This case concerns a jurisdictional battle in which Lord Justice Hamblen took the opportunity to re-iterate some key principles concerning choice of law and jurisdiction, as well as business parties' freedom to contract.

The outcome was not surprising, cementing the English courts' well-established approach to uphold contracts negotiated at arms' length between business people.

The Court of Appeal noted the implausibility of sensible business people agreeing inconsistent jurisdiction clauses.


On 29 October 2008, Trattamento Rifiuti Metropolitani (TRM) entered into a facility agreement with a syndicate led by BNP Paribas S.A. (BNPP) as arranger and agent (through its Milan branch) (the Facility Agreement).

The Facility Agreement describes BNPP as 'Hedging Bank' for the purposes of interest rate hedging arrangements, but BNPP was not party to the Facility Agreement in that capacity.

The Facility Agreement was governed by Italian law and "any dispute relating to the interpretation, conclusion, performance or termination of this contract or otherwise relating to it shall be within the exclusive competence of the Court of Turin".

In order to comply with its interest rate hedging obligations to the lenders under the Facility Agreement, TRM entered into a swap on 23 March 2010, the documentation consisting of a 1992 ISDA Master Agreement, Schedule and Confirmation (the Swap).

The ISDA Master Agreement was governed by English law, with the parties submitting to the jurisdiction of the English courts.

In the course of later correspondence and meetings during 2016, TRM made allegations which led BNPP to issue a claim for negative declaratory relief in respect of the Swap.

TRM applied to the English courts to dismiss BNPP's claim for want of jurisdiction. In particular, it point to a provision in the Swap which stated that "in case of conflict between the provisions of this Agreement and the [FA] and the [ICA], the provisions of the [FA] and the [ICA] as appropriate shall prevail".

TRM was unsuccessful, the High Court concluding that BNPP's claim relating to the Swap fell within the English jurisdiction clause in the Swap, rather than the Turin jurisdiction clause contained in the Facility Agreement.

TRM appealed to the Court of Appeal.


Hamblen LJ considered previous authorities and re-affirmed the following principles:

  • A broad, purposive and commercially-minded approach is to be followed
  • Where the jurisdiction clauses are part of a series of agreements, they should be interpreted in the light of the transaction as a whole, taking into account the overall scheme of the agreements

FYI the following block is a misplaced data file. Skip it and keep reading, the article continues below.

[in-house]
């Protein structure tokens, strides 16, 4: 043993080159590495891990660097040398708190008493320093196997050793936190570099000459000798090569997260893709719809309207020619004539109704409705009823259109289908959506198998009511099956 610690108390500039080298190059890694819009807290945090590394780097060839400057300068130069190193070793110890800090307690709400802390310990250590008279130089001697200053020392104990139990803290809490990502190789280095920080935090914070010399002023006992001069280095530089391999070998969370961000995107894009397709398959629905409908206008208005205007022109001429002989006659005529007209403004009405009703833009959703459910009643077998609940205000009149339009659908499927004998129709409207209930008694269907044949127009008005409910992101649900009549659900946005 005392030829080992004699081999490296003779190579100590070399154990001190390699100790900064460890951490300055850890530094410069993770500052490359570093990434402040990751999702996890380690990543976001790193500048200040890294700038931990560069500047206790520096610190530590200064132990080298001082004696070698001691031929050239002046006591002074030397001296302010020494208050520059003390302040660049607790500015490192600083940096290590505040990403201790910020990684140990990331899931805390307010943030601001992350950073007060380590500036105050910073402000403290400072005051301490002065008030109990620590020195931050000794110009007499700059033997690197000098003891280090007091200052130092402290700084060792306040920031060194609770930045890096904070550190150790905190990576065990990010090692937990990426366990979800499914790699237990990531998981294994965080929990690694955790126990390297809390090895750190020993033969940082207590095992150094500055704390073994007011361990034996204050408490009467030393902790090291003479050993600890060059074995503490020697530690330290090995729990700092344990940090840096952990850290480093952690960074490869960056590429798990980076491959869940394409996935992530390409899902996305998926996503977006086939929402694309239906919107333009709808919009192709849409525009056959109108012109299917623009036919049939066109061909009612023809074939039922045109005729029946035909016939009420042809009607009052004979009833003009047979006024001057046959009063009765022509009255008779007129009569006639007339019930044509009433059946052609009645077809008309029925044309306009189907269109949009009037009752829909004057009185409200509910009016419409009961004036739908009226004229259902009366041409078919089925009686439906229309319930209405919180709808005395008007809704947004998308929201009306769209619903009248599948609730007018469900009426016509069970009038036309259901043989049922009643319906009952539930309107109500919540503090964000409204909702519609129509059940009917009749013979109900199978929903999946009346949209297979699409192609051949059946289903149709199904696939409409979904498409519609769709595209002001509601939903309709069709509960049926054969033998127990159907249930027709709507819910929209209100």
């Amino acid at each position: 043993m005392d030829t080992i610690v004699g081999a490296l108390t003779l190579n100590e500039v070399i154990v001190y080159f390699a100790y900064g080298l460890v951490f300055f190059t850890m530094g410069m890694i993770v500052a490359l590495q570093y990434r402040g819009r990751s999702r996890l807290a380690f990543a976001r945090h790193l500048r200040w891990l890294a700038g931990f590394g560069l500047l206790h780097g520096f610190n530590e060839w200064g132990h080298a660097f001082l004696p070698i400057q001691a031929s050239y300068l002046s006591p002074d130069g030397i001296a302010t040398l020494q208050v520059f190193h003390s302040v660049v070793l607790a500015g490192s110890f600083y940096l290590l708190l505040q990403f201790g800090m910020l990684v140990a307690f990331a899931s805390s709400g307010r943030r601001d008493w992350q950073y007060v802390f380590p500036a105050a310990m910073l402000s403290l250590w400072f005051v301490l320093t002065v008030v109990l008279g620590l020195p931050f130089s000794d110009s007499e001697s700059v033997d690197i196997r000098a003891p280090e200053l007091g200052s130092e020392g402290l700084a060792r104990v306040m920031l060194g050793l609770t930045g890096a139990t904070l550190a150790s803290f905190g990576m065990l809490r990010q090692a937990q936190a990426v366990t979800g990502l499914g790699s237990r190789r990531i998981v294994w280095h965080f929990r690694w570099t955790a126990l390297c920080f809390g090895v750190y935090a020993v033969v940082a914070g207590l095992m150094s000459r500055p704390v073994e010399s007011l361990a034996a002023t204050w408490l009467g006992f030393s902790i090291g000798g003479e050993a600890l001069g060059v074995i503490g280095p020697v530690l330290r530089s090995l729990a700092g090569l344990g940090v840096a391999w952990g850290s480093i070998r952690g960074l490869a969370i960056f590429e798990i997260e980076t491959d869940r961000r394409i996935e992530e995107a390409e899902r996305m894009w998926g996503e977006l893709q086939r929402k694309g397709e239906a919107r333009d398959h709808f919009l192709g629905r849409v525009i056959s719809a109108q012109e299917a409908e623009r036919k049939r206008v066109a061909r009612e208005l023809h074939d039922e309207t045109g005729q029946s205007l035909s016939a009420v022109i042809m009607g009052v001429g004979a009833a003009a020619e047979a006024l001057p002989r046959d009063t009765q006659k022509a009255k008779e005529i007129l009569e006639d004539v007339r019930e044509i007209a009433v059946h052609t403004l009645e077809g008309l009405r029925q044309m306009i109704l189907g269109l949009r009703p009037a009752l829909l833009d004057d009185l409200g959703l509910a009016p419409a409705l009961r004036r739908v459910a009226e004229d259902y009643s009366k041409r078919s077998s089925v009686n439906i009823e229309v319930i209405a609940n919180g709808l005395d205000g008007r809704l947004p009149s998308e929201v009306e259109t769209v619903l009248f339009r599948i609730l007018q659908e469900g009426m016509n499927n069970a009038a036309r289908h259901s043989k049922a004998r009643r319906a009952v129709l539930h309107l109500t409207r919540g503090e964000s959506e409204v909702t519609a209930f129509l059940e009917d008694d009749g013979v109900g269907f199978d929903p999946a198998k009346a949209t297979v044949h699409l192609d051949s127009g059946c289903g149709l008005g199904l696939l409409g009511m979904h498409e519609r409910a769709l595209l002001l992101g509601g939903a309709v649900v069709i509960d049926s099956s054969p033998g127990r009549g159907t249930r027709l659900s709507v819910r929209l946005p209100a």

• Where the parties' overall contractual arrangements contain two competing jurisdiction clauses, the starting point is that a jurisdiction clause in one contract was not intended to capture disputes more naturally seen as arising under the other, related contract
  • Competing jurisdiction clauses are to be interpreted on the basis that each deals exclusively with its own subject matter and they are not overlapping, provided the language and surrounding circumstances so allow.

Applying these principles to the facts at hand, the judge concluded that:

  • Wide words such as 'relating to' the contract may capture broader claims, such as related tortious claims, but would not normally extend to claims under a different contract
  • The conflicts provision merely meant that, as far as the provisions in the Swap were in conflict with those under the FA and the ICA, then the latter were to prevail. An agreement related to parallel jurisdictions did not involve a conflict; furthermore, the conflicts provisions applied to the substantive provisions of the contracts, not collateral agreements as to jurisdiction
  • Although there would be a factual overlap, a claim under the Facility Agreement was "a different claim made under a different contract in relation to a different legal relationship to a claim under the Swap"
  • Separately, turning to the wording of the declarations sought by BNPP, the Court also determined that the specific claims were 'sufficiently anchored' in the Swap to fall under the jurisdiction of the English courts.

English judges have confirmed their hands-off approach when it comes to businesses entering into clearly worded contracts. This case affords another opportunity to reaffirm that principle, and gives further clarity on the issue of competing jurisdiction clauses.

Parties should ensure they are completely aware of their contractual arrangements and how these dovetail, particularly with regards to oft-forgotten boilerplate clauses.